In the telcos, singlemode fibre is used to connect long distance switches, central offices and SLCs (subscriber loop carriers, small switches in pedestals in subdivisions or office parks or in the basement of a larger building). Practically every telco's network is now fibre optics except the connection to the home. Fibre to the home is not yet cost effective - especially since most homes do not want (nor are willing to pay) for the high speed services that would justify fibre optics.
CATV companies "overbuild" with fibre. They lash fibre cable onto the aerial "hardline" coax used for the rest of the network or pull it in the same conduit underground. The fibre allows them to break their network into smaller service areas that prevent large numbers of customers from being affected in an outage, making for better service and customer relations. The fibre also gives them a return path which they use for Internet and telephone connections, increasing their revenue potential.
LANs (local area networks) use fibre optics primarily in the backbone but increasingly to the desk. The LAN backbone often needs longer distance than copper cable (Cat 5/5e/6) can provide and of course, the fibre offers higher bandwidth for future expansion. Most large corporate LANs use fibre backbones with copper wire to the desktop. Fibre to the desk can be cost effective if properly designed.
Lots of other networks use fibre. CCTV is often on fibre for its distance capability. Industrial plants use lots of fibre for distance and noise immunity. Utilities use it for network management, liking its immunity to noise also. The military uses it because it's hard to tap or jam. Aeroplanes use it for that reason too, but also like the lighter weight of fibre.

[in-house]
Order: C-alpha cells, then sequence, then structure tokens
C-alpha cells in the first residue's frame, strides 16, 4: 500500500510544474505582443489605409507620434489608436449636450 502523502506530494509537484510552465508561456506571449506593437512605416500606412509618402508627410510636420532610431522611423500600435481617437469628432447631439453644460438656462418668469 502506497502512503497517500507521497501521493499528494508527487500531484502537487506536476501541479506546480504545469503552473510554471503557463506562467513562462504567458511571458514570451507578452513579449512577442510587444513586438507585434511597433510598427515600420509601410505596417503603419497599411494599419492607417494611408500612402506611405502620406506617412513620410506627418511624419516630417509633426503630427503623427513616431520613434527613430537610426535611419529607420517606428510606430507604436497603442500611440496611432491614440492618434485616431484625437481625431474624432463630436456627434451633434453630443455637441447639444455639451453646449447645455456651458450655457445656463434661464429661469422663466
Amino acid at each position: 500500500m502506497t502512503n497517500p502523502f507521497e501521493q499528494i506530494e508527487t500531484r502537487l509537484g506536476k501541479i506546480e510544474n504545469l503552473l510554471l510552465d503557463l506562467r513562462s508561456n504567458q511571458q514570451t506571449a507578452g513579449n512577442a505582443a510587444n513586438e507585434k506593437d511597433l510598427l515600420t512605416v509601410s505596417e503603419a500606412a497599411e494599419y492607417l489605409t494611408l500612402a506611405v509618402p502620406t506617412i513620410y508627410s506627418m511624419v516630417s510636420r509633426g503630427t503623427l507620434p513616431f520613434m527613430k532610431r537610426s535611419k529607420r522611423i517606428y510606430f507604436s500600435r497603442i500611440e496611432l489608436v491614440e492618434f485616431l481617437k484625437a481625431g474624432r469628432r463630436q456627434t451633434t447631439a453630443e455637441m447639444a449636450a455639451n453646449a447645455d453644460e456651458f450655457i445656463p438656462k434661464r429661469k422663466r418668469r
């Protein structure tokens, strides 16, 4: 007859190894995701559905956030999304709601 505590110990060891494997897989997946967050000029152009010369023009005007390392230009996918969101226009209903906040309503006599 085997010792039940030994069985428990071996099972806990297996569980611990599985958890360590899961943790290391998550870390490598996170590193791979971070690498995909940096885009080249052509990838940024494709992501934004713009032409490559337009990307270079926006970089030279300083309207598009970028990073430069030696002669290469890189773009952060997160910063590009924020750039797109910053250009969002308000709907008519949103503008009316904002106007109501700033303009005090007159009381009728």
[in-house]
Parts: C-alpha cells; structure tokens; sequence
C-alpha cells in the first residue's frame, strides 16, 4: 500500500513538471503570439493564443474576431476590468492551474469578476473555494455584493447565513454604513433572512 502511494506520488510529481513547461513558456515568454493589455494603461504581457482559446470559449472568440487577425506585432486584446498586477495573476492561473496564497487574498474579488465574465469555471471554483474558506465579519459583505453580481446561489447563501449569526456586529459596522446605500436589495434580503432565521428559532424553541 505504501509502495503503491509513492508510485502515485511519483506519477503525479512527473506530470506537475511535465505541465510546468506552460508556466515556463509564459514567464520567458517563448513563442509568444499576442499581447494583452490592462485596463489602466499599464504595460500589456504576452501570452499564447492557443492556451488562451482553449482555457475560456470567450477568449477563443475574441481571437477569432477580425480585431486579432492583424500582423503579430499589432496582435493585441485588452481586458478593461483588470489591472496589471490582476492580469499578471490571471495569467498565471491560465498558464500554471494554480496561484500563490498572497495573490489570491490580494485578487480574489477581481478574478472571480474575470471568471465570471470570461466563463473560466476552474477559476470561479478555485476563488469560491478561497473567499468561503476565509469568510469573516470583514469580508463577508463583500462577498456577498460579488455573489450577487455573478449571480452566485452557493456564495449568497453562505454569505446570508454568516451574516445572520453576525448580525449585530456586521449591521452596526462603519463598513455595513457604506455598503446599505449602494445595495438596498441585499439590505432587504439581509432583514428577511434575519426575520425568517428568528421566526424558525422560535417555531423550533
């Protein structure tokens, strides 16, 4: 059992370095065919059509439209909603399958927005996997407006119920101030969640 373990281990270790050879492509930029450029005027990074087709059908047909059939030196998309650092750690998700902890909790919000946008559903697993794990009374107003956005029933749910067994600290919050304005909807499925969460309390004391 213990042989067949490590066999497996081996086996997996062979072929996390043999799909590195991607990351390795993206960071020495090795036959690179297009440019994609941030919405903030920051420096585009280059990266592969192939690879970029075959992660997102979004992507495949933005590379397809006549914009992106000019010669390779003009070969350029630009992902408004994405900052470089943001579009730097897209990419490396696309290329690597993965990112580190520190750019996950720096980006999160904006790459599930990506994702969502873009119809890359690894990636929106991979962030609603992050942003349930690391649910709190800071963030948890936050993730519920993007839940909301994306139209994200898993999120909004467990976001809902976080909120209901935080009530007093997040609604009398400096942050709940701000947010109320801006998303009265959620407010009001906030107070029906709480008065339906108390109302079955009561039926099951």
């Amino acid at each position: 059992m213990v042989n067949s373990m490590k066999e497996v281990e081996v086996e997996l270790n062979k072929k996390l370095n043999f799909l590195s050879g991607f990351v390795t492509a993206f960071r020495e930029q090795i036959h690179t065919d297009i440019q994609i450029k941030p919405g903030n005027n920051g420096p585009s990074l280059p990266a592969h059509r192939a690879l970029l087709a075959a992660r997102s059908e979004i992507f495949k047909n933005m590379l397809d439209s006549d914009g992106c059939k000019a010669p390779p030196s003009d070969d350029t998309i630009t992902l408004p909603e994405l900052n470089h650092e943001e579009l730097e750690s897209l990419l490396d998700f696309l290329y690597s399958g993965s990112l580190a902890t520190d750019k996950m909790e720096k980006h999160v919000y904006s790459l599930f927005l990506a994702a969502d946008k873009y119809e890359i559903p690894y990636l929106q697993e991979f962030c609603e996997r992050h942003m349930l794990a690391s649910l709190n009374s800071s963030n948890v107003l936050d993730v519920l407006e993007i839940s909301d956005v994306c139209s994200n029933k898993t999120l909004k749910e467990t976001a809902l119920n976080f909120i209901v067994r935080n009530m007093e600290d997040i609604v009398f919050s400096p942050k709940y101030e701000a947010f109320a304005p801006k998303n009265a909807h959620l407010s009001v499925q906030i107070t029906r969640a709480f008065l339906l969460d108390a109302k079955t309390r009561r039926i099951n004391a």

I guess this is too big a topic for a overview! But we'll pass along some hints to make life easier. First and foremost, visit the work site and check it out thoroughly. Know the "standards" but use common sense in designing the installation. Don't cut corners which may affect performance or reliability. Consider what are the possible problems and work around or prevent them. There ain't no substitute for common sense here!
Fibre's extra distance capability makes it possible to do things not possible with copper wire. For example, you can install all the electronics for a network in one communications closet for a building and run straight to the desktop with fibre. With copper, you can only go about 90 meters (less than 300 feet), so you need to keep the electronics close to the desk. With fibre, you only need passive patch panels locally to allow for moves. Upgrades are easy, since the fibre is only loafing at today's network speed!
When it comes to costs, Fibre optics is always assumed to be much more expensive than copper cabling. Whatever you look at - cable, terminations or networking electronics - fibre costs more, although as copper gets faster (e.g. Cat 6) it gets more expensive, almost as much as fibre. So isn't it obvious that Fibre networks are more expensive than copper? Maybe not! There is more to consider in making the decision.
If fibre is more expensive, why have all the telephone networks been converted to Fibre? And why are all the CATV systems converting to fibre too? Are their networks that different? Is there something they know we don't?
Telcos use fibre to connect all their central offices and long distance switches because it has thousands of times the bandwidth of copper wire and can carry signals hundreds of times further before needing a repeater. The CATV companies use Fibre because it give them greater reliability and the opportunity to offer new services, like phone service and Internet connections.
Both telcos and CATV operators use fibre for economic reasons, but their cost justification requires adopting new network architectures to take advantage of fibre's strengths. A properly designed premises cabling network can also be less expensive when done in fibre instead of copper. There are several good examples of fibre being less expensive, so lets examine them.